Long has the war against Crocs raged on.
Sure, they’re treasured for their comfort, rubberiness and the fact you can wash them in the dishwasher. They’re also equally popular with toddlers and celebrities, but – put plainly – they’re ugly. And many of us just can’t accept them.
But fans of the unsightly plastic shoe have maintained that the comfort of Crocs outweighs their appearance. Right? No. Turns out that’s wrong.
New evidence has been unveiled to finally help the anti-Crocs side win the battle, with doctors saying they’re actually bad for your feet, The Huffington Post reports.
Several podiatrists were consulted on whether the shoes were actually good for your health, and they all resoundingly said no, citing that the main issues with Crocs are the fact that the open back with only a loose strap leaves your heel and shank – the supportive structure between the heel and the toe – unstable.
Dr. Megan Leahy told The Huffington Post:
Unfortunately Crocs are not suitable for all-day use.
These shoes do not adequately secure the heel. When the heel is unstable, toes tend to grip which can lead to tendinitis, worsening of toe deformities, nail problems, corns and calluses.
The same thing can happen with flip flops or any backless shoes as the heel is not secured.Advertisement
Bad news for those of us who love flip flops.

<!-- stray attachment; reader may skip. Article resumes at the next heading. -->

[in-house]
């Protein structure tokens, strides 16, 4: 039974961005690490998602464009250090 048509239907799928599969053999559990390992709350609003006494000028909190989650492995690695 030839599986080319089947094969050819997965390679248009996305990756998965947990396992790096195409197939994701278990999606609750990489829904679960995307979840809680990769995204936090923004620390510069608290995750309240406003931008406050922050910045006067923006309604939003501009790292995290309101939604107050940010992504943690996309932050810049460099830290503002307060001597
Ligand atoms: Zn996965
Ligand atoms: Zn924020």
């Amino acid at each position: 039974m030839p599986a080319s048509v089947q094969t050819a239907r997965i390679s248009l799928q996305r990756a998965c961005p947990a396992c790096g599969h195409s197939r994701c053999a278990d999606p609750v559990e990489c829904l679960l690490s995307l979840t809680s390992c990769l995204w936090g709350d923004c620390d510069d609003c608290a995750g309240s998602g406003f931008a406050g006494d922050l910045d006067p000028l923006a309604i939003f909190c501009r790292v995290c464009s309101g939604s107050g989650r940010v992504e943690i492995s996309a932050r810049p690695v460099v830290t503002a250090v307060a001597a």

Dr. Alex Kor, however, took issue with the shank. He explained that the most important feature in any shoe is this area, which provides support between the heel and the toe.
Noting that Crocs are one of the worst offenders when it comes to shoes with flexible shanks, he said:
Patients are more likely to have foot pain if their shoes bend in the shank.
On a daily basis, I see patients who come into my office complaining of arch or heel pain and they are wearing Crocs. The only two types of patients that may benefit from wearing Crocs are patients that have a very high arch or those who suffer from excessive edema of their legs and ankle.
But, under no circumstances can I suggest wearing Crocs 8 to 10 hours per day.
Dr. Leahy also noted that she’s observed people tend to trip and fall more while wearing Crocs than any other type of shoe.
So, while they’re suitable for very short walks – such as from the shower to your room or from your chair to the pool – they aren’t suitable for all day or everyday use.
Basically, for anyone who ever refused to like Crocs – you were right all along.